We’ve already established that a perpetual inventory system works by instantly updating stock counts as it is purchased or sold. Here is a quick rundown of how the system works.
For the purpose of this guide, the focus is on five metrics — inventory level, COGS (cost of goods sold), reorder points, purchase orders, and received stock.
Note: the process may differ slightly when integrated into your business and depends on how your supply chain is structured. We recommend scheduling a demo so we can customize SkuVault to suit your specific needs.
1. Inventory Level
When a product is sold, an RFID (radio-frequency identification) or barcode scanner is used to notify the inventory management system linked to your point-of-sale system of a debit update.
This change is then recorded by the system and distributed to all sales channels.
2. COGS (Cost of Goods Sold)
COGS, like your business inventory level, is updated and recalculated in real-time. That is, whenever an item is added to or removed from your inventory.
3. Reorder Points
Continuous use of the perpetual inventory management system generates historical inventory and sales data, which can then be set up to automatically update reorder points with the flow of your business’s sales volume to ensure that optimal inventory levels are maintained at all times.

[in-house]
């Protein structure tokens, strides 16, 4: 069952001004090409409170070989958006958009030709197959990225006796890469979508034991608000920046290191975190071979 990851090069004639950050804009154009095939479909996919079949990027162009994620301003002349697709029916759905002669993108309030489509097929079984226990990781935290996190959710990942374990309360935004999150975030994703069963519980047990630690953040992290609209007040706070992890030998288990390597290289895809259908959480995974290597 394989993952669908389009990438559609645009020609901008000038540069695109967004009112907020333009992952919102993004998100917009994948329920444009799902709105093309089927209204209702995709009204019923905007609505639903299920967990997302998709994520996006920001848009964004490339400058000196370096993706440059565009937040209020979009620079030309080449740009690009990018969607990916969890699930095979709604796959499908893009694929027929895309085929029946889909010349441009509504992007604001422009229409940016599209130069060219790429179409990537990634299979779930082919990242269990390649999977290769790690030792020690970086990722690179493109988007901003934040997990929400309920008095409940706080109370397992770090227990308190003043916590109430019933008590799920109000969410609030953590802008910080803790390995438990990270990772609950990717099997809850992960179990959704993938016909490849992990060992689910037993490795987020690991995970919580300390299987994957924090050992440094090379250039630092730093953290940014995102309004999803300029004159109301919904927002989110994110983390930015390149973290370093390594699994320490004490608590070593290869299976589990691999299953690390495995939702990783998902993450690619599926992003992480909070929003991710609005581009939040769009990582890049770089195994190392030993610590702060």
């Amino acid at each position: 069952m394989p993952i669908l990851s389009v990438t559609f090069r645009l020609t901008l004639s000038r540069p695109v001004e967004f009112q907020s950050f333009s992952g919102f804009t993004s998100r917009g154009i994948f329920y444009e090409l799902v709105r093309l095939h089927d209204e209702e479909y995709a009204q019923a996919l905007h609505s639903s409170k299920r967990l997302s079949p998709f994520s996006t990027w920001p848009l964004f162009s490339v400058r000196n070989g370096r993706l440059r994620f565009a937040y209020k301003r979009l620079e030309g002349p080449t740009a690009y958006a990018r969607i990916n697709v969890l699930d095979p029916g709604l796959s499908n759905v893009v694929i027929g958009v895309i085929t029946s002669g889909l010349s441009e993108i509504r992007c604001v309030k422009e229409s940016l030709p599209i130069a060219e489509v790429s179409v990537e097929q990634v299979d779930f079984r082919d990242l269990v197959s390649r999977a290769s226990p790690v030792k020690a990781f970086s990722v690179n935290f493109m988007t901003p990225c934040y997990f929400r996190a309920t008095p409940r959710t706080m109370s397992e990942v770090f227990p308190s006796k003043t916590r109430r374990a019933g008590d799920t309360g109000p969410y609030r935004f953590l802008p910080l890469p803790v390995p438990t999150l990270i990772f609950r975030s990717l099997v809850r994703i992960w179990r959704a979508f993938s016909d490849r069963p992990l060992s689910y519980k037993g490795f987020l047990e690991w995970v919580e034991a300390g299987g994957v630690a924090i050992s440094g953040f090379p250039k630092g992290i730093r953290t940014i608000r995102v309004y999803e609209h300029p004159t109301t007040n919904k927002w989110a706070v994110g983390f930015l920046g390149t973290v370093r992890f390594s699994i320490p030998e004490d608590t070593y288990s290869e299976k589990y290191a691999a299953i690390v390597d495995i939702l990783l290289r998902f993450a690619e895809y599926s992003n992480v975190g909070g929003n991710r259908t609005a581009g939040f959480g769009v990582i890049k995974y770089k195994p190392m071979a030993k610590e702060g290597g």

4. Purchase Orders
This is done automatically whenever an SKU or item reaches the reorder point you specify, without the need for human intervention. That is, a new transaction order is generated and sent to your supplier automatically.
5. Received Products
Inventory management systems like SkuVault are designed to work well with warehouse management software. This means that as soon as stock is received and scanned at your warehouse, it is automatically updated on your inventory management dashboard.
A perpetual inventory system, in essence, uses data gathered from each stage of the inventory management process to keep your supply chain running smoothly. These steps are looped indefinitely for as long as the system is turned on.
Formulas in Perpetual Inventory
Businesses use various methods to account for the cost of available inventory. Regardless, the total inventory cost invoiced remains constant.
When using a perpetual inventory system, these inventory costing systems or formulas provide a more efficient way to keep track of inventory counts.
We’ve compiled a list of the most popular methods, as well as how you can apply them to your business, below.
The First In, First Out (FIFO) Approach
The principle underlying this approach is simple: ensure that stock is purchased in the same order in which it was created or purchased.